How to Travel There

Continue on Highway 60/AZ-77 past Globe. The route becomes a four-mile stretch of uneven dirt road leading to the trailhead after the Cibeque route turnoff. While a car will get you most of the way, a high-clearance vehicle is ideal for the trip. The drive to the trailhead takes around twenty to thirty minutes, and it is one lane in some places along the cliffside. A 4WD vehicle is necessary to cross the river at the end of the route. If not, park in front of the crossing.

Cibeque Falls Trail

Following Cibeque Creek, the three-mile round-trip trail is not well marked. Before crossing the river, the hike starts off on a sandy trail. A trail winds its way beside Cibeque Creek until it reaches one of several stream crossings. The majority of the hike, which follows the creek over its entire length, is spent in the water. Do not forget to disinfect stream water before consuming it. Savor the ever-changing beauty as you go along the road; the pinnacle of the canyon offers expansive vistas in all directions.

Dogs are welcome, although due to the numerous water crossings, not all breeds of dogs will feel comfortable there. Around ten of them, ranging in depth from ankle to mid-thigh, are located along the route. Because of this, some dogs might have to be carried. The sound of the thunderous falls may be heard as the canyon narrows. Wear sunscreen because the canyon has parts that are exposed to the sun, even though it is generally shaded.

How to Proceed There

Finally, the trek ends at the falls, which drop 30 feet into an emerald pool encircled by red sandstone walls. Gorgeous emerald in color, the water can turn chocolate brown in the spring or during periods of high water flow. At the end of the trek, the sound of the thunderous falls and ferns hanging from the canyon walls evoke a sense of relaxation. Savor a picnic while observing how the surrounding rock changes in appearance as the sun travels throughout the day. Swimming is not permitted, but cooling off in the water is a welcome treat while you explore Cibecue Falls, one of Arizona’s most spectacular sites!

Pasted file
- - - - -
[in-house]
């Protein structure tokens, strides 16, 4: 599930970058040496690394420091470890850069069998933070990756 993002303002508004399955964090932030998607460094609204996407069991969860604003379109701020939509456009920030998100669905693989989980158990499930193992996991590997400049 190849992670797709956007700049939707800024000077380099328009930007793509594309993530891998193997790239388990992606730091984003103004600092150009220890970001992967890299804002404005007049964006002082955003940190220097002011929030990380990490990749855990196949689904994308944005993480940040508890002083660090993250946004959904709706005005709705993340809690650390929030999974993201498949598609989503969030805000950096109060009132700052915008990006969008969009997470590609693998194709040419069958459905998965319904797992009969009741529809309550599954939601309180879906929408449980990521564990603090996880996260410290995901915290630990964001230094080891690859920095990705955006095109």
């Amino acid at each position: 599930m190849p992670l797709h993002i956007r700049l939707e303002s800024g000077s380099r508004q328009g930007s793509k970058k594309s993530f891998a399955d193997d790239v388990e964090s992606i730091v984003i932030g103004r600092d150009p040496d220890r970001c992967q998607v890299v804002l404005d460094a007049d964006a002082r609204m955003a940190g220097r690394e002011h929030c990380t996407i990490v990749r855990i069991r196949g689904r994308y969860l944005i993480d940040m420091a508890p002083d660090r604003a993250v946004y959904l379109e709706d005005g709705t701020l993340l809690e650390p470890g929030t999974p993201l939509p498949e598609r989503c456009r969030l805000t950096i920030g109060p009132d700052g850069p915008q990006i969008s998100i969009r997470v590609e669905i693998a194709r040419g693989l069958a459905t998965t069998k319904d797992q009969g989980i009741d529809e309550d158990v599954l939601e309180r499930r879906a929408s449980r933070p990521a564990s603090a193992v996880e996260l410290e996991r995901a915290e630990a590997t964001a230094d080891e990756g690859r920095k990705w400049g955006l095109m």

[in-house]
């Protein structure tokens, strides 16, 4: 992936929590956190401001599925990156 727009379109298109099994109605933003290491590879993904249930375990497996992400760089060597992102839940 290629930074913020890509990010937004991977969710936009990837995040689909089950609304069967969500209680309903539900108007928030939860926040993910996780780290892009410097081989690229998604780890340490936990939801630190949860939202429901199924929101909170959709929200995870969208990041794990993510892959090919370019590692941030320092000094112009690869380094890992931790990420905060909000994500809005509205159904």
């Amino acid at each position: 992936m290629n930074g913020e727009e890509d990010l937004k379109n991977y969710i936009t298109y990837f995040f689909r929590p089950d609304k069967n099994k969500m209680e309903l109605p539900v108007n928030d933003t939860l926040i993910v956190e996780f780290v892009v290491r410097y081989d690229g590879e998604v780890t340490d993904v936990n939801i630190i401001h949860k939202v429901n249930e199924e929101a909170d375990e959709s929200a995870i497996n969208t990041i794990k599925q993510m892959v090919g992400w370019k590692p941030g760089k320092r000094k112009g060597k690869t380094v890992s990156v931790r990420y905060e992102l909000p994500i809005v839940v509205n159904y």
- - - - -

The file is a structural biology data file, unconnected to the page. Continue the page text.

The Ideal Time to Go

Although you may see the falls all year round, it’s preferable to visit in early May or June to avoid the heat. When flash floods occur during the monsoon season, the route closes. As a result, stay away from the area when the water is high. From Labor Day through April, several of the trails are closed; for further information, contact White Mountain Fish and Game. In the summer, temperatures here rise over 120 degrees Fahrenheit. Hikes in the early morning or late afternoon are therefore ideal. Additionally, never venture outside without first checking the weather forecast, and avoid trying in the rain.

History of the White Mountain Apache Tribe

Situated on 1.6 million acres of ancestral territory created in 1891, the tribe resides on the Fort Apache Indian Reservation in the east-central portion of the state, 194 miles northeast of Phoenix. The ancient nomadic tribes in the area are directly descended from the White Mountain Apache. Raising cattle, farming, tourism, and indigenous businesses with more than 12,000 people on nine reservations now provide their means of subsistence. They are the owners and operators of:

The Sunrise Ski Resort
Crocker Record Elk and World-Class Bone Hunts
Hon-Dah Casino

One of the several Western Apache tribes with connections to the Grand Canyon that are part of the Yavapai Apache nation is the White Mountain Apache. Throughout east-central Arizona, their forefathers traveled far and cultivated, covering a greater area than any other Western Apache clan. Rich fauna and over 400 miles of streams may be found in their reservation today. Outdoor recreation-based businesses have been established there to assist the local people.